Study Finds Better Economic Connectivity on Social Media Is Linked to Lower Rates of Premature Death | India is blooming

Washington: Places with higher rates of economic connectedness — connections between people of lower and higher socioeconomic status, as indicated by Facebook friendships — had significantly lower rates of related premature deaths, according to a study presented in the American College of Cardiology’s Annual Scientific with heart disease session together with the World Congress of Cardiology.

Previous studies have shown that being poor or having a low socioeconomic status increases a person’s risk of heart disease and premature death.

This new study is the first to assess health outcomes using Facebook friendships as a measure of economic connectedness.

The results suggest that connecting with people with above-average socioeconomic status, as measured by a multifaceted machine learning algorithm based on Facebook data at the individual and neighborhood levels, could help reduce the health impact of poverty and potentially helping to predict individual health risks or informing community-level health improvement efforts.

“Social networking is important to health,” said Tabitha Lobo, MD, an internist at University Hospitals Cleveland Medical Center and the study’s lead author. “Mechanisms to improve social networks could be established through youth mentoring programs, internships, or school-based programs to connect people, and these could have long-term implications for neighborhood characteristics related to cardiovascular mortality.”

Researchers estimated neighborhood-level economic connectedness in the US by adapting a recently developed method to estimate the proportion of Facebook users in a given area who have a large number of Facebook friendships with people with a higher socioeconomic status than they themselves have. The method only tracked friendship status and did not track engagement via posts or messages. Neighborhoods with more connected individuals were assigned high economic connectedness, while neighborhoods where people had fewer connections to individuals with higher socioeconomic status were assigned low economic connectedness.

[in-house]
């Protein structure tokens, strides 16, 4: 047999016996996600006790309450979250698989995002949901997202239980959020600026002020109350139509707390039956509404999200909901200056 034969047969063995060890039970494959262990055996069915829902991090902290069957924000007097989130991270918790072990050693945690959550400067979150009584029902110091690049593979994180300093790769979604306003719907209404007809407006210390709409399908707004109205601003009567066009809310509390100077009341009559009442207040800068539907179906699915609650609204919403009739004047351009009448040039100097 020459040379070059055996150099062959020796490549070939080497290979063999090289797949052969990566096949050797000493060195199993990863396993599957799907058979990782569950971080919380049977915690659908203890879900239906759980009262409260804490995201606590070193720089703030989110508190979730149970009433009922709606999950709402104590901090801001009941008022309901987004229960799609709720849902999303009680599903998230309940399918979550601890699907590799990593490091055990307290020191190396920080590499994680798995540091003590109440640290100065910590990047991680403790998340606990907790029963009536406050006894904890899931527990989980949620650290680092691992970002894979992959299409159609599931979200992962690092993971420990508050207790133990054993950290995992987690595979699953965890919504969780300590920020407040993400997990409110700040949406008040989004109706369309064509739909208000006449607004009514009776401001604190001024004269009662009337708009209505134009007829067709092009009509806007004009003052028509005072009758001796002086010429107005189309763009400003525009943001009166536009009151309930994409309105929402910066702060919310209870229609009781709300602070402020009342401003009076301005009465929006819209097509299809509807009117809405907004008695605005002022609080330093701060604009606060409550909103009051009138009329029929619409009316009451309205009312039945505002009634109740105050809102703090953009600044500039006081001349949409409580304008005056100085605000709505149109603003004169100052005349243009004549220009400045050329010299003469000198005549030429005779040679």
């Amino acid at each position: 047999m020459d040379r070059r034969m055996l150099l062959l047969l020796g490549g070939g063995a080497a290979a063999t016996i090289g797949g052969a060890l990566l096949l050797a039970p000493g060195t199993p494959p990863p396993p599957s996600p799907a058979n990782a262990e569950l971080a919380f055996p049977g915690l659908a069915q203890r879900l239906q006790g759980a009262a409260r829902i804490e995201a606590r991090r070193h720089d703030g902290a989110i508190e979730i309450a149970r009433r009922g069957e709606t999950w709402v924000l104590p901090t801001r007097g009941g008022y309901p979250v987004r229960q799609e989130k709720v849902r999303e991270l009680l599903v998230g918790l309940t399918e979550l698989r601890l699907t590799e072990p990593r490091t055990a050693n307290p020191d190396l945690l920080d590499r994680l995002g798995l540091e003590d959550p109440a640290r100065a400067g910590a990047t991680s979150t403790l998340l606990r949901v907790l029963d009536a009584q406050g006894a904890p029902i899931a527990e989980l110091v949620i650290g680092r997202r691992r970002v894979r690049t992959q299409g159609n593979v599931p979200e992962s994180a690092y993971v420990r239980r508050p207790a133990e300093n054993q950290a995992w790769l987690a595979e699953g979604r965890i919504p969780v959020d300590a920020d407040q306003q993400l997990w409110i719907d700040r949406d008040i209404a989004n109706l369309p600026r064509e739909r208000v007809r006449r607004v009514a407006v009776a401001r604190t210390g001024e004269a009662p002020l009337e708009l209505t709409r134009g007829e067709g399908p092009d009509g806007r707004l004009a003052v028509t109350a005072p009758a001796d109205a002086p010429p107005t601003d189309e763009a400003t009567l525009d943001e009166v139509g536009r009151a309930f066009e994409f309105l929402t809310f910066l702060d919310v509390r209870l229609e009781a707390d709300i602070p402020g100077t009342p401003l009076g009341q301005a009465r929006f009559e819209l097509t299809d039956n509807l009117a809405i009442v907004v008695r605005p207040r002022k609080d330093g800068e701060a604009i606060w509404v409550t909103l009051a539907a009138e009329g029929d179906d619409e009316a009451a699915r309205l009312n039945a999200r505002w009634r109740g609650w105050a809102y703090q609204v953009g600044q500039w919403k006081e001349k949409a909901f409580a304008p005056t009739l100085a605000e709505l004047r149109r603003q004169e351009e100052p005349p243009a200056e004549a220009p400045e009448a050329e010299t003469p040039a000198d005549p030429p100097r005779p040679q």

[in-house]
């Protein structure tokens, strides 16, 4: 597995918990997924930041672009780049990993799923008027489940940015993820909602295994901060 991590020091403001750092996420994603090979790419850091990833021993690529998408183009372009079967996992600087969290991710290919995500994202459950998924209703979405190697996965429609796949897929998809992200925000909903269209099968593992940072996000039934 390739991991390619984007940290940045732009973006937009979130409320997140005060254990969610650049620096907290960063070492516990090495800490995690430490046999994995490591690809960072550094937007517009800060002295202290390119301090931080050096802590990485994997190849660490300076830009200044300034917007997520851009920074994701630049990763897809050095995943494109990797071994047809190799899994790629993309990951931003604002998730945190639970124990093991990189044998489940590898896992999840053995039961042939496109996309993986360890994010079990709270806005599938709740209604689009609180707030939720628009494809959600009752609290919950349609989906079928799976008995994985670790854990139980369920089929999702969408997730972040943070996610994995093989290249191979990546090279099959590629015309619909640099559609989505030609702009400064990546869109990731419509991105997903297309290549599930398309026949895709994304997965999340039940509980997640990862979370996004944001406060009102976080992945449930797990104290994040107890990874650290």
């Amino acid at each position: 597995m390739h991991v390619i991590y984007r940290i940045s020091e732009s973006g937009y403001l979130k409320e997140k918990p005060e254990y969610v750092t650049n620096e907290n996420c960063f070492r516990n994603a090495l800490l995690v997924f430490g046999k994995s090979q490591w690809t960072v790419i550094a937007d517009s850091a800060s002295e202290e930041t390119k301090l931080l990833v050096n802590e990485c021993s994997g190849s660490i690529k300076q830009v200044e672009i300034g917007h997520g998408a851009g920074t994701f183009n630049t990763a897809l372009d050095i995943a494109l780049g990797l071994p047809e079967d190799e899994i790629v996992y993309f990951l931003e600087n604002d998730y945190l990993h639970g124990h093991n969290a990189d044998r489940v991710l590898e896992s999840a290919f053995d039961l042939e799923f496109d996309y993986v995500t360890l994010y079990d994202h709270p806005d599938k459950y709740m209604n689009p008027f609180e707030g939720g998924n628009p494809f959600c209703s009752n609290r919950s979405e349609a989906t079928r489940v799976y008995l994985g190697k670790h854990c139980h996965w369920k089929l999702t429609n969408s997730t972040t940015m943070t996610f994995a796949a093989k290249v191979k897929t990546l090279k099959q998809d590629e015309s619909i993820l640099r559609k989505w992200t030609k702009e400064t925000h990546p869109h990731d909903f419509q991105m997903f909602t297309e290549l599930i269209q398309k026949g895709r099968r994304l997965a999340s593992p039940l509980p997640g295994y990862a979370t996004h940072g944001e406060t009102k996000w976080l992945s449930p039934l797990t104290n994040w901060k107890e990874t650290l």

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The researchers compared neighborhood-level economic connectedness data to county-level rates of premature death from heart disease. To assess the rate of premature deaths, they analyzed records of over 900,000 deaths among people between the ages of 25 and 65 that occurred between 2018 and 2020, and listed heart disease as the underlying cause of death.

The results showed that places with greater economic connectivity tended to have lower rates of premature cardiovascular death, a pattern that was true both nationally and regionally. After accounting for race, gender, social vulnerability scores (a metric that captures a community’s ability to prevent human suffering and financial loss in the event of a disaster), and county-level risk factors, economic connectedness derived from social media explains an estimated 57% of inter -County variability in premature cardiovascular death rates.

Although more research is needed to understand the factors at play, the researchers said this social media-based metric of economic connectedness can help quantify an individual’s opportunity for economic growth. Relationships with people of higher socioeconomic status, whether in person or online, could increase a person’s awareness of and access to educational opportunities, employment opportunities, heart-healthy lifestyle choices, and other benefits, impacting not only economic prospects, but for long View. long-term health outcomes. The results suggest that economic connectedness derived from social media could be a useful metric to predict heart disease risk and design interventions to improve health, the researchers said.

“If we can predict a person’s risk, we can use that information to guide medical treatments,” Lobo said. “Traditionally we have focused on individual interventions, but this gives us the opportunity to work more at the community level, for example by providing policymakers with information on how to improve the overall health of a community, rather than just focusing on an individual.”

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A limitation of the study is that the economic connectedness metric only includes people who have Facebook accounts, and the degree to which the economically connectedness of Facebook users compares to the connectedness of the general population is unknown.

Recent reports estimate that approximately 70% of US adults use Facebook, with younger and middle age groups using the platform the most and teens and older adults using it less.

The researchers also said that the Facebook-based metric for economic connectedness is still new and has not yet been extensively validated or compared to other metrics used to understand economic growth potential.